VANESSA SKANTZE: BrooklynVegan Premieres “Wind” Off Writhing Treasure Feast; Soundtrack To See Release Next Month Via Scry Recordings
BrooklynVegan is currently streaming “Wind” from activist and luminary Butoh dancer VANESSA SKANTZE‘s Writhing Treasure Feast.
Writhing Treasure Feast is a soundtrack to SKANTZE‘s solo dance exploration. Here, SKANTZE explores the sounds of the fierce beauty, pain, resourcefulness, and resurrection of the land, the people, the creatures, and elements of the original Americas, dancing with the gods of Mexico, North America, and Haiti primarily. Writhing Treasure Feast draws from the artist’s travels to Mexico and Haiti, her experience and initiation into a Vodou Sosyete (community) in New Orleans, and her residency in Seattle, the traditional land of the Duwamish People.
SKANTZE produced, directed, choreographed, and performed the live dance elements of the piece as well as conceptualized, co-produced, and commissioned the music, photography, original text, and painting aspects of this magnum opus which incorporates the skills of a host of vanguard sound artists including Masaaki Masao, Erymanthe (Joy Von Spain and Susan Dumett), Pink Void, Greg Campbell and Sioux City Pete, Morher, and Noisepoetnobody with Uneasy Chairs and Cailleach.
Divided into seven sections: Stone, Sea, Wind, Fire, Serpent, Muck, and River featuring lush and unexpected soundscapes, the offering was recorded and mixed by Marc Tweed, mastered by Casey Chittenden Jones, and includes artwork by Ambrosia Bardos and photography by Anima Nocturna.
Stream “Wind,” alongside previously released footage of SKANTZE’s hypnotic dance work, courtesy of BrooklynVegan HERE.
The Writhing Treasure Feast project will be released digitally (audio only) and as a 2xCD with a 72-page art book of photography prints and original text by SKANTZE. Find preorders via SKANTZE‘s Bandcamp page at THIS LOCATION.
VANESSA SKANTZE is a Butoh artist and teacher of yoga and dance in the Seattle area. A student of Atsushi Takenouchi (founder of Jinen Butoh), she has performed in the U.S. and Europe for over twenty years, has led hundreds of classes as part of the Yoga Behind Bars program, and participates in the Freehold Engaged Theater residency. Her multi-disciplinary collaborations with artists such as Tatsuya Nakatani and Jarboe reveal an attention to detail, intensity of emotion, narrative skill and wide dynamic range.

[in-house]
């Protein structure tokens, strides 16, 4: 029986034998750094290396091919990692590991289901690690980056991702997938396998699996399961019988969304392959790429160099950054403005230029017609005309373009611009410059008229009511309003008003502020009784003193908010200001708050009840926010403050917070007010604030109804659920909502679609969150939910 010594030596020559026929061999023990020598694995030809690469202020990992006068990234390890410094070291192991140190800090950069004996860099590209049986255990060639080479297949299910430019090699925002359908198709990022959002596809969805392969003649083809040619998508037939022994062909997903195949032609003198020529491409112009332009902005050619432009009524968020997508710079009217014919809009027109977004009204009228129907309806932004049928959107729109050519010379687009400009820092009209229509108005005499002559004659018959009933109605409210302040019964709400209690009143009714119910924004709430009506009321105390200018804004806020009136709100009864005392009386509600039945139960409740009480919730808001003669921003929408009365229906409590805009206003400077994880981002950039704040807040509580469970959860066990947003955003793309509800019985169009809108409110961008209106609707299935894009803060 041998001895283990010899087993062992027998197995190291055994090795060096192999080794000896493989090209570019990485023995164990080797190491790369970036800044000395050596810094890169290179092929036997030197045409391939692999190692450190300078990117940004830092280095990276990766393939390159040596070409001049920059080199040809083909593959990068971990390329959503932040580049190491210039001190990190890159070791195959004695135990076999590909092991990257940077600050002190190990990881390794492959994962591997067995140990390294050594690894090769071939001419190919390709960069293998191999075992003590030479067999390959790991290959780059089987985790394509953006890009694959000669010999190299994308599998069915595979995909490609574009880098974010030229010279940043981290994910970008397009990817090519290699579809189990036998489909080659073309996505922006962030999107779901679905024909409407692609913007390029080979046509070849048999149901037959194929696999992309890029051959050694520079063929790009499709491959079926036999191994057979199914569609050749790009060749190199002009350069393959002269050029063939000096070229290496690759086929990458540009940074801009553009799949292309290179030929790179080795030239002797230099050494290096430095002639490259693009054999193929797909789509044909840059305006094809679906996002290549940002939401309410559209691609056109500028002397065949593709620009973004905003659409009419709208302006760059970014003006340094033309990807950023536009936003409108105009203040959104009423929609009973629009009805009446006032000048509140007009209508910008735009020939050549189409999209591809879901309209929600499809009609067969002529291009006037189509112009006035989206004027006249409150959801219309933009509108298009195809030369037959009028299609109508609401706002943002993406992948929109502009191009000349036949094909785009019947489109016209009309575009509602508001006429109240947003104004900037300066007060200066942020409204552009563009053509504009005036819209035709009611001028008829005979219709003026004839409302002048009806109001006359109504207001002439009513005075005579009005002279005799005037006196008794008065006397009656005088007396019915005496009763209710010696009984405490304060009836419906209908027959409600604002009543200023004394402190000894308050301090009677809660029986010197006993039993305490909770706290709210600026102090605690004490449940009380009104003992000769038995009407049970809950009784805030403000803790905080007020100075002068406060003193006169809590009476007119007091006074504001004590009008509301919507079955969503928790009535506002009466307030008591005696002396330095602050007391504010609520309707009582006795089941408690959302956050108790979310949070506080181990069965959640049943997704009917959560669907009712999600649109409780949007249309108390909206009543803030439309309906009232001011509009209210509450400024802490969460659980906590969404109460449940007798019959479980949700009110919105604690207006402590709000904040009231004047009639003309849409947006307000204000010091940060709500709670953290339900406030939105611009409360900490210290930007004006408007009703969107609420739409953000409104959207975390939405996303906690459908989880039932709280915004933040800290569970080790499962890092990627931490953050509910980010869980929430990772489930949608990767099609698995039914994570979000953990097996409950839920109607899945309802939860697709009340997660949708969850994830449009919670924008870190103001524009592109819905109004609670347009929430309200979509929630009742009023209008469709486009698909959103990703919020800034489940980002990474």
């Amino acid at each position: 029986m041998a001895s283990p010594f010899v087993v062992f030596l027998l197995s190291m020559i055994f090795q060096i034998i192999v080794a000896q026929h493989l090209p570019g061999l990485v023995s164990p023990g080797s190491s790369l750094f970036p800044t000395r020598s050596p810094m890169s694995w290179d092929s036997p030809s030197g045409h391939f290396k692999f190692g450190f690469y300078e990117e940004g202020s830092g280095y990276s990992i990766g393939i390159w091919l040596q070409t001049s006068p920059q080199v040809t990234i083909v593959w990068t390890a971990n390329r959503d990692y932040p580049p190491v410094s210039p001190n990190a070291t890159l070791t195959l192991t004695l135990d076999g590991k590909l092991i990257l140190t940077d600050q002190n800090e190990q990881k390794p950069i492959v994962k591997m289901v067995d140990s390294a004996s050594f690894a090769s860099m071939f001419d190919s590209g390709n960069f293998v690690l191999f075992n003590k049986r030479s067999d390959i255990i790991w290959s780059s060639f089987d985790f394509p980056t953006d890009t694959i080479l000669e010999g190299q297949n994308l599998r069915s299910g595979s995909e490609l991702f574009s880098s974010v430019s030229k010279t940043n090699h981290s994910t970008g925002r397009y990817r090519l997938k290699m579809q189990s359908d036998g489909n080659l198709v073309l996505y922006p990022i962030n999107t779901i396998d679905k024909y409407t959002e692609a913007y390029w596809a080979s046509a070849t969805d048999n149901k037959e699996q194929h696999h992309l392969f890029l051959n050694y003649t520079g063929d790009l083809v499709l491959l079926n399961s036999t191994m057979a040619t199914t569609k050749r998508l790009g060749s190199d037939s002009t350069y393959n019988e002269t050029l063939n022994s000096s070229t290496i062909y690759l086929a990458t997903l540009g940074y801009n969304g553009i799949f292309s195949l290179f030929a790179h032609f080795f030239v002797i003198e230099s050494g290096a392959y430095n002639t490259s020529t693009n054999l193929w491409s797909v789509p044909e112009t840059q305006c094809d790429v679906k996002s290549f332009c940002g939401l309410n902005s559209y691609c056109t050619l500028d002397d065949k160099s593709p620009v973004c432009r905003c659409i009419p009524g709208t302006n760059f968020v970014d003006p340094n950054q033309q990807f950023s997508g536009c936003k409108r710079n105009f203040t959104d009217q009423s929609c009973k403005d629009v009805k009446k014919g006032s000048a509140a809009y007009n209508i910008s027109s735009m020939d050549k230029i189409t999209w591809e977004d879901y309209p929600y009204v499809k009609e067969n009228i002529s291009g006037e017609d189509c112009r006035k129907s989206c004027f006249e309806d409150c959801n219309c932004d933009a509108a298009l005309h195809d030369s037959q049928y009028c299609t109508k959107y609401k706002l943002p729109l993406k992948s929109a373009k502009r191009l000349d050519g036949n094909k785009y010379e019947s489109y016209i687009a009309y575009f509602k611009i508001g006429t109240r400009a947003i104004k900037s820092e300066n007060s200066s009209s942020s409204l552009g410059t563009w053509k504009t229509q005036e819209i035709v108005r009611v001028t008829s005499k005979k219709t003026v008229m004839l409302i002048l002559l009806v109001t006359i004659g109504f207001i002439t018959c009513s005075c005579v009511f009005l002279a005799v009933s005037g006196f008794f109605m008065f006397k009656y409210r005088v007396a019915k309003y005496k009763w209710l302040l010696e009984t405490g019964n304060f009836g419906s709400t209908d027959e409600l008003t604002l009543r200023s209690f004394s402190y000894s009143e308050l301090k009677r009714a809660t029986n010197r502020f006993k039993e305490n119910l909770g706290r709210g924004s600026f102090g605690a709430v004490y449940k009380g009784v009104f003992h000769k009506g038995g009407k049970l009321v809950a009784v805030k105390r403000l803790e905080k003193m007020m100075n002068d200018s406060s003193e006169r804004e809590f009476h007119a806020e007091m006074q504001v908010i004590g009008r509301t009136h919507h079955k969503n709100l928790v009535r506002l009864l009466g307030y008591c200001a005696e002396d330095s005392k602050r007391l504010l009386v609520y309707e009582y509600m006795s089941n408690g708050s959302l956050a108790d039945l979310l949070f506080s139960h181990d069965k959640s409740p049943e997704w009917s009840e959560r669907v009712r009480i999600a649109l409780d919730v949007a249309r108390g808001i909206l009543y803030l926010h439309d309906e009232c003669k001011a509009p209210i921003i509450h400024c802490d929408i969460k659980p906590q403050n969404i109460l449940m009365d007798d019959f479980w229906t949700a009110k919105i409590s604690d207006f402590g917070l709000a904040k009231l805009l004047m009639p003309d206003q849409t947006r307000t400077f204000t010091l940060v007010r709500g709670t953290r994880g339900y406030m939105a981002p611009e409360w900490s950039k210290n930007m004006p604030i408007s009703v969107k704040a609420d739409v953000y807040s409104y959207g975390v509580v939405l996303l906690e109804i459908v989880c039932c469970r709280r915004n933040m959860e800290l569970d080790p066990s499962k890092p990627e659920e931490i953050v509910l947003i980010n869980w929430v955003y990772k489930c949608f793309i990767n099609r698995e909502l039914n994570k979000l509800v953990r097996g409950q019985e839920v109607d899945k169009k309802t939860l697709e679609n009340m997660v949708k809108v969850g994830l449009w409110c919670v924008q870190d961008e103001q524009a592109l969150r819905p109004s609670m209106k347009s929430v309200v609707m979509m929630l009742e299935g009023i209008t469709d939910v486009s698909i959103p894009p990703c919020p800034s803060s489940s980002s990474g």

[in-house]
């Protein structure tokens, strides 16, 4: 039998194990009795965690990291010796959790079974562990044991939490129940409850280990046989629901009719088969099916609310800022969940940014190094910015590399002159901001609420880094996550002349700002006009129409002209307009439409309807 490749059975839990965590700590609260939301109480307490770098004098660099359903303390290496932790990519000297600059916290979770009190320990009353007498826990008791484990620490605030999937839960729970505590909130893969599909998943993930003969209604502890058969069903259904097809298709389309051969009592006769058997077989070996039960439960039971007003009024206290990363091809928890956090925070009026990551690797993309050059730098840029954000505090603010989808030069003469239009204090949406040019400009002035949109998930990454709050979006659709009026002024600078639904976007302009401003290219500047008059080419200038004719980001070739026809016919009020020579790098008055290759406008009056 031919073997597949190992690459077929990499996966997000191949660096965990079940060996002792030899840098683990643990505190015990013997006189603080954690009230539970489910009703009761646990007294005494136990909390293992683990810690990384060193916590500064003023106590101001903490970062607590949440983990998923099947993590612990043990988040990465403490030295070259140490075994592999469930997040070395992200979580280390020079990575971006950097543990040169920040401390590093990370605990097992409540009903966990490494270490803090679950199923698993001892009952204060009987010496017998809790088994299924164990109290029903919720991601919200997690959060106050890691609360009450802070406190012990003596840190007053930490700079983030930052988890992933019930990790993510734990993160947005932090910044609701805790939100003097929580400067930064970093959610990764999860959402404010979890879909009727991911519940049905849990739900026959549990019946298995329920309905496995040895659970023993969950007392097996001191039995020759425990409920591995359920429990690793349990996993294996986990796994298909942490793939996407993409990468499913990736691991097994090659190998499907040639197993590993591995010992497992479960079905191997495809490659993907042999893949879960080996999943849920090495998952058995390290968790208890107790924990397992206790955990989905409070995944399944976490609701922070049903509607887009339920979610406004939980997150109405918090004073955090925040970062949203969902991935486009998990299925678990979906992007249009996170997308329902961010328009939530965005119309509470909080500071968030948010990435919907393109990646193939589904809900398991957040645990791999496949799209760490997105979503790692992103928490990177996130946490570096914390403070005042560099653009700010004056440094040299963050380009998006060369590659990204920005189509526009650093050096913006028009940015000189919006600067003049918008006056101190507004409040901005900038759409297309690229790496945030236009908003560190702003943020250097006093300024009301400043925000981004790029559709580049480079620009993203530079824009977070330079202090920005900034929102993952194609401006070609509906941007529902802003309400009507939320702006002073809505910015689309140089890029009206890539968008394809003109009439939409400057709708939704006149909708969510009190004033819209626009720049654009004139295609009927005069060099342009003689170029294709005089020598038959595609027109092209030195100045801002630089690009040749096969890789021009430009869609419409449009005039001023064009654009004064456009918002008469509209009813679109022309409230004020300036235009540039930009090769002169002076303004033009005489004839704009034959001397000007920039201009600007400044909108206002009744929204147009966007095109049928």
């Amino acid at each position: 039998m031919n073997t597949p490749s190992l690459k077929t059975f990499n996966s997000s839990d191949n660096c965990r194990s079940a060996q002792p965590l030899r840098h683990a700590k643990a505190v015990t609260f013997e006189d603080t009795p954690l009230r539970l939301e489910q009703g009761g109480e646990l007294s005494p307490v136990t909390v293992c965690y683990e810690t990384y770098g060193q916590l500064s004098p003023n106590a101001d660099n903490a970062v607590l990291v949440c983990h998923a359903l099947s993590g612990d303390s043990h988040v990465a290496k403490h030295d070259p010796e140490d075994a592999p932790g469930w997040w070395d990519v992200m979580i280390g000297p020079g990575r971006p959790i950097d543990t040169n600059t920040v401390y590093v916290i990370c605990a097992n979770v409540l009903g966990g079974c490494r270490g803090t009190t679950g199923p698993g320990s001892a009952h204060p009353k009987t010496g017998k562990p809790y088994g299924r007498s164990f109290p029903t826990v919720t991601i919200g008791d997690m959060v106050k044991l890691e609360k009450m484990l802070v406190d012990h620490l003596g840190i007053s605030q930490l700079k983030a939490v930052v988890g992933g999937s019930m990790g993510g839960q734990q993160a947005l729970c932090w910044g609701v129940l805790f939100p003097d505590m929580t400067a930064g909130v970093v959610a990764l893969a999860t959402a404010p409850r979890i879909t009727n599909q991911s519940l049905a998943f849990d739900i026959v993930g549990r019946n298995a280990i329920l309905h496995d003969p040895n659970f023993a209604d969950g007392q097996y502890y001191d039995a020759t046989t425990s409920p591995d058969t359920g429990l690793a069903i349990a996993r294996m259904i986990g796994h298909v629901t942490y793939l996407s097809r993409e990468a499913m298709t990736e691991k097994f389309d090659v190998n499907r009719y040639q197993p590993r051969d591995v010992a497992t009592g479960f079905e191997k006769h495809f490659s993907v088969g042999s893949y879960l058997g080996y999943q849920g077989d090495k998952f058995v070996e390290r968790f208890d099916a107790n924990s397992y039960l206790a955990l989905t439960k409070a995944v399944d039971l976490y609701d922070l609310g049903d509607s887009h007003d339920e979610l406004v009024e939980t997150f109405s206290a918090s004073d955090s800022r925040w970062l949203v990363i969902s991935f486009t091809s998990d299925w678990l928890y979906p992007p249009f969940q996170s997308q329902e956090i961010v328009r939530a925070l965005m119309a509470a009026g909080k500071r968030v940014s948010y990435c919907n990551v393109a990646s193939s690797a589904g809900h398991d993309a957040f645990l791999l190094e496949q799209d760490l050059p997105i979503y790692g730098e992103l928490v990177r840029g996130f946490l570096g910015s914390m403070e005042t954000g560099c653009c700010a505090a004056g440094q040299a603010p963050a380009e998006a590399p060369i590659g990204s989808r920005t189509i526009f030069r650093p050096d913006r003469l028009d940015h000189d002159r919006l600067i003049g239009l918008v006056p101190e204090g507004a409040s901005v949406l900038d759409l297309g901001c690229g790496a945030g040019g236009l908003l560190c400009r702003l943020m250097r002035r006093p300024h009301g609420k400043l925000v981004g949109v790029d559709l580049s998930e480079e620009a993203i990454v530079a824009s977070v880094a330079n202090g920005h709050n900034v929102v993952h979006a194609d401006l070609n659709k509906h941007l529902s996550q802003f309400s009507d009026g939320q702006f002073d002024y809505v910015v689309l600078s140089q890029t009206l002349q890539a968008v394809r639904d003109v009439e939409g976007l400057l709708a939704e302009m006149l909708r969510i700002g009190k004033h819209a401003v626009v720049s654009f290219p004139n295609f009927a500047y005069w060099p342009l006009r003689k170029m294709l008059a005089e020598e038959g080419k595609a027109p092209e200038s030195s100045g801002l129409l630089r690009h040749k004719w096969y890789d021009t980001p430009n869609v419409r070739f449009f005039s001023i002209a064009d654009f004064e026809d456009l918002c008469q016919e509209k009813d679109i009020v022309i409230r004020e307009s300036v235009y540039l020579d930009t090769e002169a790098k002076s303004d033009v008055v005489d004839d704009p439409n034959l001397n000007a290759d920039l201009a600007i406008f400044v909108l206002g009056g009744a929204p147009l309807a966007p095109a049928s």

Masaaki Masao is a sound collage and electronic music artist, creating intricate textures from dark ambient to harsh wall noise. He also is a member of the avant-garde metal band Eye Of Nix, multi-disciplinary group Caligula Cartel, and the post-industrial duo To End It All. He has often collaborated with butoh performers in the Seattle area.
Susan DuMett (Erymanthe) explores themes of myth and mysticism, of non-ordinary states of consciousness, of catharsis, of opening and awakening, and of transition and transformation with a voice that ranges from the celestial to the subterranean. Her work ranges from the sacred to the avant-garde, often driven by intuitive soundings rather than words. As a solo artist she layers vocalizations over organic sounds and synths to create multidimensional, harmonic soundscapes.